Nirbhaya and Nightwood – Part Two: In Conversation with Kelly Thorton, Artistic Director of Nightwood Theatre
Interview by Bailey Green
In 2014, writer/director Yaël Farber and producer Margaret Moll reached out to Kelly Thornton with the intent of bringing Nirbhaya on a Canadian tour. “I’d known Yaël was working on a piece in India,” remembers Thornton. “And when we looked at the materials and subject matter [of Nirbhaya], for Nightwood, it’s a no brainer. This show had to come to Toronto and Nightwood is the perfect company to bring it here. We’re a politically-based company, that believes in changing the world through art and tackling the urgent issues around people’s lives.”
Kelly Thornton met Yaël Farber in 2009 when Thornton was running the Four by Four Festival, a festival that focused on female directors, in Montreal. At the recommendation of South African director Lara Foot Newton, Thornton brought Yaël Farber in to teach a master class. They ended up running the directing program at The National Theatre School together. Thornton and Farber’s paths diverged as they went on to work on many different projects, but they remained on each other’s radar.
Thornton describes Farber’s theatre as “sacred and ritualistic”. She describes that when Farber directed Miller’s The Crucible at the Old Vic in London, she asked her cast to consider giving something up and to explore the repression of their desires like the Puritans they were portraying.
Farber’s theatre seeks to ground itself in the immediate world we live in. Nirbhaya could not be a more poignant reflection of that principle. When asked about the subject matter of the show, Thornton replies:
“Violence against women has been an issue… well, basically since the beginning of time. It’s tough subject matter but we need to have this conversation. Theatre can give us catharsis and a call to move forward. And with Kathleen Wynne’s action plan to end violence coming into effect and the UN’s International Day for the Elimination of Violence Against Women on November 25th, Nirbhaya is a cultural centre piece on this subject matter. Its impact as it travels around the world is amazing. It’s truly a transformational piece.”
When Thornton was asked about her focus in programming the current Nightwood season, and whether she found that any common elements appeared, she said “this season feels, for me, as if it is tackling the urgent issues of our time. It’s a highly political season.” Obeah Opera spoke about the Salem witch trials, but from the perspective of the African/Caribbean slave, and gave voice to those whose history had been silenced. Unholy tackled misogyny in religion in the form of a public debate about whether or not women should abandon religion altogether. Nirbhaya seeks to dismantle the oppressive silence surrounding the victims and survivors of sexual assault. The Public Servant deals with how public service was gutted under our former government, and how red tape can stifle the best of intentions. Refuge, written by one of Nightwood’s founders Mary Vingoe, is particularly relevant with the global refugee crisis.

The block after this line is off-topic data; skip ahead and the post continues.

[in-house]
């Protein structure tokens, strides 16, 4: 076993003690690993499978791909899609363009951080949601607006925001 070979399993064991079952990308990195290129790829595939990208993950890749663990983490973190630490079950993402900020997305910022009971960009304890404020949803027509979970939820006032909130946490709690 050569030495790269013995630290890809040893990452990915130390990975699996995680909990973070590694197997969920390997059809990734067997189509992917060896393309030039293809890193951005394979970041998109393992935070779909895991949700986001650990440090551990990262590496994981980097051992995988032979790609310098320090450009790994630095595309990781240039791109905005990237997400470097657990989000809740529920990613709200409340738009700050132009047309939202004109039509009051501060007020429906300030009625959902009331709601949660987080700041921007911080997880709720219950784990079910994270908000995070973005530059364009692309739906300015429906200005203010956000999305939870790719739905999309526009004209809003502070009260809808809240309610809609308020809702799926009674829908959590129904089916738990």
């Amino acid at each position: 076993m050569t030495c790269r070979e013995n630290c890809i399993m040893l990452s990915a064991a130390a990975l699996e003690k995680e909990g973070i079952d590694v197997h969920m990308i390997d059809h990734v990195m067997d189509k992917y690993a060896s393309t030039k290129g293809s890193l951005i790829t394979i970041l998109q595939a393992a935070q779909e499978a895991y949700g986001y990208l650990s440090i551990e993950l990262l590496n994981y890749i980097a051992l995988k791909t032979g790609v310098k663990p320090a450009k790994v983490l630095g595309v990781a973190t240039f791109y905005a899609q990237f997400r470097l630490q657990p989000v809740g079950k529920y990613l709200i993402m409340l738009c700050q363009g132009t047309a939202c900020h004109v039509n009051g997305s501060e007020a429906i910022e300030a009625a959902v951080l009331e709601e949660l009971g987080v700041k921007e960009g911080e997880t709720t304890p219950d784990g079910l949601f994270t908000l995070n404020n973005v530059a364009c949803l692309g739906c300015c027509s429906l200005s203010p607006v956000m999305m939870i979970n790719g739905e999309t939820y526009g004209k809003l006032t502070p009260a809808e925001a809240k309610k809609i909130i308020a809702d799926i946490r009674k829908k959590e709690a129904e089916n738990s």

When asked about what action theatre companies should take to be more inclusive of female and female-identified creators, Thornton discusses her extensive history of working with female practitioners, academics, as well as PACT, Playwrights Guild of Canada and more recently, Equity in Theatre. Thornton credits their hard work but acknowledges that we still have a long way to go:
“If you have a predominant Canadian theatre of male artistic directors, unconsciously their programming choices are affected by their gender; so I think two things have to happen. I think male AD’s have to understand that they have a responsibility—as Justin Trudeau just pointed out to the world—to stay awake to the other half of the population. But also to get more female artistic directors into Canadian theatre. And that’s what the Canadian Women’s Directors Catalogue is about. The least women are in the regional houses, the most are in the independent scene, and so getting them in as directors in the regional houses is very important. Otherwise when the time comes to replace that regional AD, as a woman, if you’ve never directed on a regional stage you will never be consider eligible to be artistic director of that company.”
When asked what advice Thornton would give to young women beginning their careers in theatre, and she replied, “Be bold and unapologetic with your own power. Stand up and have your voice heard. Risk. Ask for what you want.”
Rapid Fire Questions with Kelly Thorton:
Currently Reading: The Element by Ken Robinson
Last Play You Saw: Unholy
TV Show You’re Addicted To: I don’t watch much TV anymore, but I guess the last show would have been Breaking Bad.
Favourite Coffee Shop: Furbo
Song Stuck in Your Head: “Sit Down You’re Rockin’ the Boat” from Guys and Dolls (we were auditioning for the Lawyer Show this week.)
Written and directed by Yael Farber,
Presented by Nightwood Theatre in association with Amnesty International present an Assembly, Riverside Studios and Poorna Jagannathan Production.
Nirbhaya was inspired by true events that occurred in December of 2012 in India, when a woman boarded a bus heading home…The piece is a “tapestry of personal testimonies, which tears away the shame that silences survivors of sexual violence.”
When: November 18-29
Where: Harbourfront Centre Theatre
Tickets: $20-45. Purchase here.
For more info, visit Nightwood Theatre’s website.